Which Joe gave his name to ‘sloppy joes’? We look at five interesting sandwiches and their lexical origins.
1‘we can work together for the good of the community’
population, populace, people, citizenry, public, general public, body politic, collective
society, nation, state, country, realm, commonwealth, homeland, fatherland, motherland
residents, inhabitants, citizens
humorous denizens, burghers
2‘East Durham was very much a mining community’
district, region, zone, area, local area, locality, locale, neighbourhood
informal neck of the woods
British informal manor
North American informal hood, nabe, turf
3‘lesbians and gays are not one homogeneous community’
group, section, body, company, set, circle, clique, coterie, ring, band, faction
informal gang, bunch
4‘the monastic community at Canterbury’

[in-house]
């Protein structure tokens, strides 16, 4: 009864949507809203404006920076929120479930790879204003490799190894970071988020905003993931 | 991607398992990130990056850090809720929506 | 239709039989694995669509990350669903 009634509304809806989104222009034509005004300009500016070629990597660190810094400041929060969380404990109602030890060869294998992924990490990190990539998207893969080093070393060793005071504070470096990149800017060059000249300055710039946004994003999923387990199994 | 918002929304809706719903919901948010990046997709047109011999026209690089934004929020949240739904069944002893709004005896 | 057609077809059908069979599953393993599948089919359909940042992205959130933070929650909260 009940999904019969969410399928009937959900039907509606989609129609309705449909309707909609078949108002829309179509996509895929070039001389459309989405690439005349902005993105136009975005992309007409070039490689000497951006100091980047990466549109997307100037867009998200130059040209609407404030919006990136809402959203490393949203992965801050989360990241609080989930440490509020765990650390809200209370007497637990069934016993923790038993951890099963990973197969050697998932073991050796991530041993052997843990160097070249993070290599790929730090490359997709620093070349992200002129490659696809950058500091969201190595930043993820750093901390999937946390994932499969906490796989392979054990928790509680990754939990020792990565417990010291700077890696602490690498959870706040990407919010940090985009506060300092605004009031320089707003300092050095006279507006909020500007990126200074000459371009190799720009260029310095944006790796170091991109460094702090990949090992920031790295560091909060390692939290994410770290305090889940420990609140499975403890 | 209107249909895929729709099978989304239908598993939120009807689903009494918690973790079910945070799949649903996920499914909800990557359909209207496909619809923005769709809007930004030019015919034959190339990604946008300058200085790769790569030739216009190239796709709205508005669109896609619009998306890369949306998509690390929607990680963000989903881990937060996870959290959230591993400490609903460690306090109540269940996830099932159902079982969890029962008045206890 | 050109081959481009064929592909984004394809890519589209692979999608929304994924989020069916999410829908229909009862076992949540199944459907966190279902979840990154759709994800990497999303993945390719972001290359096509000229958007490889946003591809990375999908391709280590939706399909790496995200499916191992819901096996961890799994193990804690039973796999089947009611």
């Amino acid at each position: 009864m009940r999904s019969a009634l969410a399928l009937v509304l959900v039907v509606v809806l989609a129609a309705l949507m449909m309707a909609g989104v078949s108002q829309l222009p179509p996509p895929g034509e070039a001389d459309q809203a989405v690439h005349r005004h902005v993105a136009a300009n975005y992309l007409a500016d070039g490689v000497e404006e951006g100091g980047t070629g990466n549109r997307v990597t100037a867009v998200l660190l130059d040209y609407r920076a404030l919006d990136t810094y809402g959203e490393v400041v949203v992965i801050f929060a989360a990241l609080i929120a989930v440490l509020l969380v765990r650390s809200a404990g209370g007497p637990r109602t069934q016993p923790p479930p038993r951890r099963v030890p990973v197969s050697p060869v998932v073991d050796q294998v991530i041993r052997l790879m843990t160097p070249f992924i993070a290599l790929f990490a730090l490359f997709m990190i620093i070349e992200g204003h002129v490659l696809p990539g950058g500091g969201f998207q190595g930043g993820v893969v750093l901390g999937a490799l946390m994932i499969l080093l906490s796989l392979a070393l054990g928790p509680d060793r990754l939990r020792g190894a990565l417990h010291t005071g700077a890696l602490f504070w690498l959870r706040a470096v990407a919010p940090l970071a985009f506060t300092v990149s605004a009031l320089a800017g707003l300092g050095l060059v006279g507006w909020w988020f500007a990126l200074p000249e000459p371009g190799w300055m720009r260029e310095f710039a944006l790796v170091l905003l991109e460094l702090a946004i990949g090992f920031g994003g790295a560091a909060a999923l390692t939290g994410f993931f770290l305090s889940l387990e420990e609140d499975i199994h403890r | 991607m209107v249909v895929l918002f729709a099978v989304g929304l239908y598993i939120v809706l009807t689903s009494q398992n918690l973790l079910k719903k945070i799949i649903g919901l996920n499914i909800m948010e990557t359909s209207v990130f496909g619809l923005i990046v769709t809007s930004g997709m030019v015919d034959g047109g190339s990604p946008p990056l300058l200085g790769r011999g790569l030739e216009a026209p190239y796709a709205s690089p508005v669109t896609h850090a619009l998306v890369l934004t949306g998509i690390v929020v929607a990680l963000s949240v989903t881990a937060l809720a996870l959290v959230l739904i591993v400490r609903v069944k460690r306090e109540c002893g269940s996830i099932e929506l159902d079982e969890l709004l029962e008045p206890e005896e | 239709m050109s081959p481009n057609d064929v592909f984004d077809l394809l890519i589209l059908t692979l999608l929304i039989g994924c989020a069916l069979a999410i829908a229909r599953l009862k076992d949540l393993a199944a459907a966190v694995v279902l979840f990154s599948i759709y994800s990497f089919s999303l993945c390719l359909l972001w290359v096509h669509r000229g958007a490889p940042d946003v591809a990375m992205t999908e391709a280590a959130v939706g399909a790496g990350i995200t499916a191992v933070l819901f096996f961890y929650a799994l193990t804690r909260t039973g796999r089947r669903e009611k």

brotherhood, sisterhood, fraternity, confraternity, sorority, colony, institution, order, body, circle, association, society, league
5‘they had a harmonious union based on a community of interests’
similarity, similar nature, likeness, sameness, comparability, correspondence, agreement, alignment, parallel, parallelism, closeness, affinity
6‘the community of goods’
joint ownership, common ownership, shared possession
joint liability, joint participation
We take a look at several popular, though confusing, punctuation marks.
From Afghanistan to Zimbabwe, discover surprising and intriguing language facts from around the globe.
The definitions of ‘buddy’ and ‘bro’ in the OED have recently been revised. We explore their history and increase in popularity.